In all the excitement and chaos, Miguel does not go through the weather service report that was sent to him by Maxi. He goes on air and tells his audience that the weather was going to be fine and there were no anomalies that he detected when he studied the patterns. The show became an instant hit. Miguel came back home and got the most peaceful sleep, as he was ecstatic about his show’s success. The next day, he woke up, and he couldn’t believe his eyes. There was a hail storm that came through Buenos Aires. It had caused huge devastation. People lost their means of livelihood, their loved ones’, their pets, and a lot more, as they were all caught defenseless. They were moving around in an insouciant manner as they believed in their weatherman, the infallible Miguel, who had told them that the weather would be fine.
‘All Hail’ Ending Explained: How Did Bernardo Change Miguel’s Life?
Miguel started getting a lot of backlashes. From a celebrated hero, he instantly became a villain. He realized how fickle-minded the general public was. It needed only one incident to make all his credibility go for a toss. He was told by Gustavo that Mery Oliva was taking over his show for the time being. It disheartened him that the show had lost its authenticity and had become just another over-the-top production that did everything apart from giving credible information.
Miguel hastily left for Cordoba, where his daughter Carla used to stay. She was a medical professional. After the death of Miguel’s wife, he had decided to move to Buenos Aires. Carla had decided to stay back. They had lost touch, and Carla had a lot of complaints from her father.
Miguel went to a bar and found an unusual looking guy sitting there drinking Grappa, a kind of wine. He got to know that the man was named Bernardo and had quite a reputation for predicting weather patterns, just like Miguel. He was a shabby-looking old man, and didn’t seem like he was educated either. He tells Miguel that at 7:14 precisely, it will rain the next day. Miguel chuckled and left the scene, thinking that the man was too drunk and that his words didn’t make sense. But the next day, it rained. And exactly at 7:14.
Miguel goes searching for the old man and finds his cottage in the middle of nowhere on a mountain. Bernardo took Miguel to a place where he had created a map of Argentina on the ground. He had buried tiny toy-like figurines in the ground, and he told Miguel that they gave him information about the weather. How he communicated with the figurines, nobody knew. He told Miguel that Buenos Aires was going to be hit by a storm that evening at exactly 11:07.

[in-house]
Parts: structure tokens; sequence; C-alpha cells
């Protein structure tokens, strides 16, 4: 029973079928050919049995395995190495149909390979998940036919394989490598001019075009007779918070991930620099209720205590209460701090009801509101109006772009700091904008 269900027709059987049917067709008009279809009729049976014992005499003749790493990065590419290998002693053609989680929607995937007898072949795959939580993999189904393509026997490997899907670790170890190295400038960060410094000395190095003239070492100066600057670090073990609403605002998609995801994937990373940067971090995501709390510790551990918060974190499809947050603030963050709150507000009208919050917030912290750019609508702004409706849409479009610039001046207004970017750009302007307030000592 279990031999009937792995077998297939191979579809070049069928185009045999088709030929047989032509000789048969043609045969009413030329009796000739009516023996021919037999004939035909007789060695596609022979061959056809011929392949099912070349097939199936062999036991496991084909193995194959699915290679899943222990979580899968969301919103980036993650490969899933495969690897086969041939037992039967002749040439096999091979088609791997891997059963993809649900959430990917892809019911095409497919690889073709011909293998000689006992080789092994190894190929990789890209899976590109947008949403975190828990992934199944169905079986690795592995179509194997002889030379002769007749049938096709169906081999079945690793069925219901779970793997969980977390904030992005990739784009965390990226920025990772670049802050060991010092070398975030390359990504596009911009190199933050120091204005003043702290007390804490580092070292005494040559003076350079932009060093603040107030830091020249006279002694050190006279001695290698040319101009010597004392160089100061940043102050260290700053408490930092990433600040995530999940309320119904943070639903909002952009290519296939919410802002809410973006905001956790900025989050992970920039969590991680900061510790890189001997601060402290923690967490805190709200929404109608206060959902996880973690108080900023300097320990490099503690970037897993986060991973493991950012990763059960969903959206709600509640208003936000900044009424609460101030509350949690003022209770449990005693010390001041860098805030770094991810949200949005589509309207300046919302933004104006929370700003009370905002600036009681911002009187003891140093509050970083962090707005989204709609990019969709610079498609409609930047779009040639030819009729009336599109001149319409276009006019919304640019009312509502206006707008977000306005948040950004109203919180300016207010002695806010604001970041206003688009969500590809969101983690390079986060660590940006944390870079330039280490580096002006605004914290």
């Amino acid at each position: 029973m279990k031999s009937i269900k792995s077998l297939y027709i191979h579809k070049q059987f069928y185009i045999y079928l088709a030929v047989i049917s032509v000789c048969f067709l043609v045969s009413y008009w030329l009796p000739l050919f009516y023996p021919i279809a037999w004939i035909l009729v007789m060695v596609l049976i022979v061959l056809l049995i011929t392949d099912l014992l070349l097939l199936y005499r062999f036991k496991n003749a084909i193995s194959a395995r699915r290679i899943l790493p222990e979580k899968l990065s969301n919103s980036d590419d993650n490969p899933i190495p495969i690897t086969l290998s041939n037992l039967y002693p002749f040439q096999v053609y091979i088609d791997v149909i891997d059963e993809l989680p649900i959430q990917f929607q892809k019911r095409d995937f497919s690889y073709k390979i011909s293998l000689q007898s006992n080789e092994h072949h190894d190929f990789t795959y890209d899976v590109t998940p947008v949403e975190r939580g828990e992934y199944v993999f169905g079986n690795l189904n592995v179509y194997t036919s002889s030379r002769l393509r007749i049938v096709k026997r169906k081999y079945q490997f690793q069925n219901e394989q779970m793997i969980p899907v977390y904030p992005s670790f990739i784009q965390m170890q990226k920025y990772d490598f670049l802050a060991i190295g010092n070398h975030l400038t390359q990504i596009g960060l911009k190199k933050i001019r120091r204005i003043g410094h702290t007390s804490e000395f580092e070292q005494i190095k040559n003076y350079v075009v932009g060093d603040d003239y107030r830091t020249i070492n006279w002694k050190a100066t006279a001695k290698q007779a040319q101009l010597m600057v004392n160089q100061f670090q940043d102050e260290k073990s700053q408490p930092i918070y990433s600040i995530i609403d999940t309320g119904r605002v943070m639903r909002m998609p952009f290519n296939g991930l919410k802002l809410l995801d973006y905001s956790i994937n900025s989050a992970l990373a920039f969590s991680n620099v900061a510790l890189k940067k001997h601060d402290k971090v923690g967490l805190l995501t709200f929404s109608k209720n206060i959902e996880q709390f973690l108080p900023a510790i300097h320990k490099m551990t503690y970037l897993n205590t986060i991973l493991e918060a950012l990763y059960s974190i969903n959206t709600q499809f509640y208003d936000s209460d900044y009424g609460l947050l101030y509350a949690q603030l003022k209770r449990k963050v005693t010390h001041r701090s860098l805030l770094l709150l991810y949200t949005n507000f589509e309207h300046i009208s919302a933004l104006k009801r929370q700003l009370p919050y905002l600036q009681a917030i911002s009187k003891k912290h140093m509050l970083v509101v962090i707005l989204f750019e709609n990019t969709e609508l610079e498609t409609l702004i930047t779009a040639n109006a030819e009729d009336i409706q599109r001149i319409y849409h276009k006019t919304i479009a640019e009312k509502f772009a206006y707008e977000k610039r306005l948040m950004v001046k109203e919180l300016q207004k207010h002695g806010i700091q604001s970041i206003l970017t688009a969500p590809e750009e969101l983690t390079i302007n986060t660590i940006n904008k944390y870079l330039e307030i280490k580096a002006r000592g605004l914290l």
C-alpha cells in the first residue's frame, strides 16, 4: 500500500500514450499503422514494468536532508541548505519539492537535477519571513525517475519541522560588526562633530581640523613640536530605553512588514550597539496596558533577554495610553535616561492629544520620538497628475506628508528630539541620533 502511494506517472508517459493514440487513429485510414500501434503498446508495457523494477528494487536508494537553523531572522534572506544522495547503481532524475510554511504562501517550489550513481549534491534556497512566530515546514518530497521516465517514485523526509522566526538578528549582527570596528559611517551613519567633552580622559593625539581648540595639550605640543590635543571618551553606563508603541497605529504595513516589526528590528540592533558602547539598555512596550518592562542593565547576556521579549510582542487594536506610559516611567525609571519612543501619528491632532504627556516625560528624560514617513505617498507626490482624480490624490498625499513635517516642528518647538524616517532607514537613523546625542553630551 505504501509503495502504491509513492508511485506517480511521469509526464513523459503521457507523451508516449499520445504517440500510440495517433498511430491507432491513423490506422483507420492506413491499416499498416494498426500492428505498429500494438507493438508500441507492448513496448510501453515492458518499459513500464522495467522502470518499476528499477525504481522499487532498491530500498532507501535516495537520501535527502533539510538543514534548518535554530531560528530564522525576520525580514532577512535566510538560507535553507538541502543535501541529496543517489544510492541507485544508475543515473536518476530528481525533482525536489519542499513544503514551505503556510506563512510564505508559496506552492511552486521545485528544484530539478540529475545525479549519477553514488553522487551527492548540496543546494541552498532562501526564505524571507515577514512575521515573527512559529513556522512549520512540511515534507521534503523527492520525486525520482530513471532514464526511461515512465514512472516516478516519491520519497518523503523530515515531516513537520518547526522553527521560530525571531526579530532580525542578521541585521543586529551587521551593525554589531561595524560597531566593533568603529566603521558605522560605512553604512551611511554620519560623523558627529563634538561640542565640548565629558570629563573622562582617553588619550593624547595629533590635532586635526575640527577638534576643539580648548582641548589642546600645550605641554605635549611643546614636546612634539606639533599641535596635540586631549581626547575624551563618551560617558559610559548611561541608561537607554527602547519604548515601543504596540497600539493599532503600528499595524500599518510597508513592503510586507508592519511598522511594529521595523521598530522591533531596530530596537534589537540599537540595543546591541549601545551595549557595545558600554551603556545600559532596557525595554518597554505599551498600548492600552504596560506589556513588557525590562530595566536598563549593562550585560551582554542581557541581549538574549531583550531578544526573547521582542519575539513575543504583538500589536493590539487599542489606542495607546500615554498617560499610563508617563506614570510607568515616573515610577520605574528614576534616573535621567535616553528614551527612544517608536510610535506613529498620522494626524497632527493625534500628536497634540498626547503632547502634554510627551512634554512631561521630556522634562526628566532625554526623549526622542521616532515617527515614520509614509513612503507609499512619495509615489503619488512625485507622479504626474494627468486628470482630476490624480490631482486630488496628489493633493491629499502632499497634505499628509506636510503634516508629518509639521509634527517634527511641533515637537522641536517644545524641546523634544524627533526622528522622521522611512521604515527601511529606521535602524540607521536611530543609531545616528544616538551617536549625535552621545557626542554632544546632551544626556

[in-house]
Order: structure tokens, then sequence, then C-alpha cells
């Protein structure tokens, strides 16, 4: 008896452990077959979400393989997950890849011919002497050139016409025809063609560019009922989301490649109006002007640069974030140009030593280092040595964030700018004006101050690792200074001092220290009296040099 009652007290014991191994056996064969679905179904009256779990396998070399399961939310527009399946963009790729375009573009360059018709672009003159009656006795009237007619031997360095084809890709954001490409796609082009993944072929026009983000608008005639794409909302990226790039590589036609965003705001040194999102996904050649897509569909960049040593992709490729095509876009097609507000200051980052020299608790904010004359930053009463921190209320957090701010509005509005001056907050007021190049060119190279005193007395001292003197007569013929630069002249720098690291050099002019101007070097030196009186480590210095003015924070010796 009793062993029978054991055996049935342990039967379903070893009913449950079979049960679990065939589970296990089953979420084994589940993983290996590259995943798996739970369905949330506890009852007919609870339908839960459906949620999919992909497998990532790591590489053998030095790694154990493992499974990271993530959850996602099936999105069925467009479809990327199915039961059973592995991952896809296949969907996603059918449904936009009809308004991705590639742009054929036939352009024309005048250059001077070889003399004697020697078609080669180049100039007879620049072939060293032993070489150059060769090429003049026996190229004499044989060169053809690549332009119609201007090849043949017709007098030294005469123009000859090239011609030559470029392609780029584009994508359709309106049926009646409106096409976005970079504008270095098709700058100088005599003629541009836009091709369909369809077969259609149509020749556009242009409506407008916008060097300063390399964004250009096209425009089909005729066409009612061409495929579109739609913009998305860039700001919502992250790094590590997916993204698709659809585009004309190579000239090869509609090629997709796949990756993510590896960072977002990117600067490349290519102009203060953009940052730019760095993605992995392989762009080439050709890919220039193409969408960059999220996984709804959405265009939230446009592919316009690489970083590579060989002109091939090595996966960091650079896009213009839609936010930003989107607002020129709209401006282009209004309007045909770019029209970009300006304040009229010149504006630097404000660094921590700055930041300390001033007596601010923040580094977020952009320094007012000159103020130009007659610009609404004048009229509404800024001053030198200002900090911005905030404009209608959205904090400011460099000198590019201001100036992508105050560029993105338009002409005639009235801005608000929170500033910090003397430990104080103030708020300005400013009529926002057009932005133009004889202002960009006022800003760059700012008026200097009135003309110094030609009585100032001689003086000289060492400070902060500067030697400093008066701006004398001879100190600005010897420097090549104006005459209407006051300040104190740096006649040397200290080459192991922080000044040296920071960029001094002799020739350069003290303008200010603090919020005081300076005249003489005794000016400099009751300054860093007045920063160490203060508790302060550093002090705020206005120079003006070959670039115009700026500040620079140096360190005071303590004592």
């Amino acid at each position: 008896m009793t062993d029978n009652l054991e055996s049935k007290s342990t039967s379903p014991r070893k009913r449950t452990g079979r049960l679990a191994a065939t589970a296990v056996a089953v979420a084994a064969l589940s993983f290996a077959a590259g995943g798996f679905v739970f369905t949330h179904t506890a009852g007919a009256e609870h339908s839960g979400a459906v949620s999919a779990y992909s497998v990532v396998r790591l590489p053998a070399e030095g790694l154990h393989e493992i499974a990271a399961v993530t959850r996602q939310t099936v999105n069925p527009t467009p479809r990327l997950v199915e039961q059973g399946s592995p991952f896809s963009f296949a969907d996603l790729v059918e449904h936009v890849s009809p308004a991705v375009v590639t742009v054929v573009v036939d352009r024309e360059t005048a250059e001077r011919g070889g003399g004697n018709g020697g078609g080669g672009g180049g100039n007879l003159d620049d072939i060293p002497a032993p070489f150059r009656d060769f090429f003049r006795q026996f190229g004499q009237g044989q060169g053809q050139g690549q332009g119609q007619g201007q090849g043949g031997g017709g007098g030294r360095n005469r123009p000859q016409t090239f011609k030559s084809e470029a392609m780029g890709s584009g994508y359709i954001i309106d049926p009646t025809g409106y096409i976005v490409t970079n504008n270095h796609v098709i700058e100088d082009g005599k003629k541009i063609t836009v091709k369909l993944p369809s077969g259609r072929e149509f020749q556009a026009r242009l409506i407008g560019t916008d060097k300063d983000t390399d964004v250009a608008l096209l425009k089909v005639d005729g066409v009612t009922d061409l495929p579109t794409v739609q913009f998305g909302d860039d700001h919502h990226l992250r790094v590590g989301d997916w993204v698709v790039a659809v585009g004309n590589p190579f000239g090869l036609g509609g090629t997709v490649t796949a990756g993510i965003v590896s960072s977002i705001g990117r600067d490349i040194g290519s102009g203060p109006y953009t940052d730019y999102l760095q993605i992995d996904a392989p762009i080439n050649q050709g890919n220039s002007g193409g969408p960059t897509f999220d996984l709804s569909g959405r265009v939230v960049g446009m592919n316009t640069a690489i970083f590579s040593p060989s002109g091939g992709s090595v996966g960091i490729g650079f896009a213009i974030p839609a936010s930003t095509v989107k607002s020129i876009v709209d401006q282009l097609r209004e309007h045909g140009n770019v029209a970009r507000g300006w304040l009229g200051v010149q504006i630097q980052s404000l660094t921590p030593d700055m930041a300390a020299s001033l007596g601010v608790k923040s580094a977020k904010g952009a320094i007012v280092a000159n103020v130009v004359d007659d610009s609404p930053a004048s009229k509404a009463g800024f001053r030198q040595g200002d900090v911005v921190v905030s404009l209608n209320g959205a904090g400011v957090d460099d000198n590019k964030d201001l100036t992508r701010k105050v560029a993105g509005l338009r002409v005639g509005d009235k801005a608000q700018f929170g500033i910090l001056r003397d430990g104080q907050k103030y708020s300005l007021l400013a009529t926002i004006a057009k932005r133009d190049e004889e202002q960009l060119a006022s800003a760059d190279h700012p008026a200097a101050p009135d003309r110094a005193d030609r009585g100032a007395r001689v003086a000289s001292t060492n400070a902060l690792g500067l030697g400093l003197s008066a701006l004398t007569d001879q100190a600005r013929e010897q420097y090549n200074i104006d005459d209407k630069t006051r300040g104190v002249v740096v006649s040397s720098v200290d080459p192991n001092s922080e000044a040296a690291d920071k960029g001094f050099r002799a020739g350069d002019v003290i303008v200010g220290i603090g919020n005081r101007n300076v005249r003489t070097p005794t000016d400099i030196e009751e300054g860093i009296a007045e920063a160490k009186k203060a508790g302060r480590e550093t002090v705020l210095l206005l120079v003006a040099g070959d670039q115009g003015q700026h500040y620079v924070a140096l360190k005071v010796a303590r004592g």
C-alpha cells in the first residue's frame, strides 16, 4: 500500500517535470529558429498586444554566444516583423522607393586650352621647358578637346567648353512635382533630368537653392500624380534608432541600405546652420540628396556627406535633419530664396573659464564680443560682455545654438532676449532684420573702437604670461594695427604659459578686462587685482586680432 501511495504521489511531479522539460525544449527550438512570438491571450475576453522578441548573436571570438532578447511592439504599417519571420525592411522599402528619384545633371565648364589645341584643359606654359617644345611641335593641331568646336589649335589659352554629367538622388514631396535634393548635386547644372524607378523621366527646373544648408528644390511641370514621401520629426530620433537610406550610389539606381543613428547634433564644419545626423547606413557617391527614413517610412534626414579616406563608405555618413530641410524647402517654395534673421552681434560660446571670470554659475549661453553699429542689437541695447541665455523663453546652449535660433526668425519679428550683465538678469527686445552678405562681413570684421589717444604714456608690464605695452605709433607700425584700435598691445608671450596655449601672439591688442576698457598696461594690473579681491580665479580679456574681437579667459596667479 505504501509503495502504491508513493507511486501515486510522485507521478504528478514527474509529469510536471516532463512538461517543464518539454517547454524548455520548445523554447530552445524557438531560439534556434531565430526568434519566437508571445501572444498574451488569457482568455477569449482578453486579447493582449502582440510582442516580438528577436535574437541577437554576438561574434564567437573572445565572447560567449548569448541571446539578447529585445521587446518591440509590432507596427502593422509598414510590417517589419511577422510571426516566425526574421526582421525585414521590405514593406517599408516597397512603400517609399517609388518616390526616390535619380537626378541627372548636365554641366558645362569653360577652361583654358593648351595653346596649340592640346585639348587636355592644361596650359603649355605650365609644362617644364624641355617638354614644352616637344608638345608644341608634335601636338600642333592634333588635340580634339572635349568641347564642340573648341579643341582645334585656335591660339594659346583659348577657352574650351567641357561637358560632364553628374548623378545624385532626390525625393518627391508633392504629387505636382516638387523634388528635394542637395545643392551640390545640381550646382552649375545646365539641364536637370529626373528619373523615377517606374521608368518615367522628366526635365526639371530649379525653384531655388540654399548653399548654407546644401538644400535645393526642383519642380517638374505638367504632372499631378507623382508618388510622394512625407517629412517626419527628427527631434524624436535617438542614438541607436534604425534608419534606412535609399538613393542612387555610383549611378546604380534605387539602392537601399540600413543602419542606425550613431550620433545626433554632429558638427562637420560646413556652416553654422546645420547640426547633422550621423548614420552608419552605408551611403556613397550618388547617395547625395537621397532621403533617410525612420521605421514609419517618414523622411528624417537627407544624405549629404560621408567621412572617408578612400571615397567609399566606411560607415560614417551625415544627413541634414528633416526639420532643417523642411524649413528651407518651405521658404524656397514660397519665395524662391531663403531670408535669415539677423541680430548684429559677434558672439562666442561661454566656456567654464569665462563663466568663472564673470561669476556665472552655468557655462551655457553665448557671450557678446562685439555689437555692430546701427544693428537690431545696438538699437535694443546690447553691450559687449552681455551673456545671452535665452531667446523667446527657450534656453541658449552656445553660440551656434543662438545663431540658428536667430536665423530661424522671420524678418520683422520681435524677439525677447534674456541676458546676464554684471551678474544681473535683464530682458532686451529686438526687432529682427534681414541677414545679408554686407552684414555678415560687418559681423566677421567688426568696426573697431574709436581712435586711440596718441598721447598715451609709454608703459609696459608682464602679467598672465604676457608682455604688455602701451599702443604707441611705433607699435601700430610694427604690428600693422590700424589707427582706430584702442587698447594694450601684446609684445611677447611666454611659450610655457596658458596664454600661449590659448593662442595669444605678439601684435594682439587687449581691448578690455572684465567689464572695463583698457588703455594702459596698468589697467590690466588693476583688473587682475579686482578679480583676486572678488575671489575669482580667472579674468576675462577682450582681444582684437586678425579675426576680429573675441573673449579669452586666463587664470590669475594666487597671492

Luis, a taxi driver, was a big fan of Miguel. He lost his means of livelihood as his car was heavily dented in the hail storm. When he went to the insurance company, he was told that his policy covered everything except hailstorms. He wanted redemption. He set out for Cordoba to find Miguel and get his revenge.
Miguel had decided to go back to Buenos Aires and save the city. It would also help him regain his lost respect. He met Luis on the doorstep and was almost assaulted by him. Miguel convinced the man to believe him one last time. Luis went back to his home with the information he got from Miguel.
Miguel, on the other hand, reached his office and secretly went inside the studio. He took over the show, shocking everybody, and gave the information on live television. At exactly 11:07 local time, a hail storm struck Buenos Aires. Miguel saved thousands of lives that day. Once again, he was crowned as the most loved weather guy.
Miguel was hired back by the media house and got a lot of accolades. He mends his relationship with his daughter and visits her on the weekends. He told the public that he was not the one who had originally come up with the information. In the last scene of “All Hail,” we see that reporters reach Bernardo’s cottage, where he combed his hair neatly and got ready to give the interview with an added flair.
“All Hail,” is a 2022 Spanish Comedy Drama film directed by Marcos Carnevale. It does not have much to offer in terms of storyline, but with a brisk pace and decent performances, it is apt for a lighthearted watch, if you are in the mood for one. It is streaming on Netflix.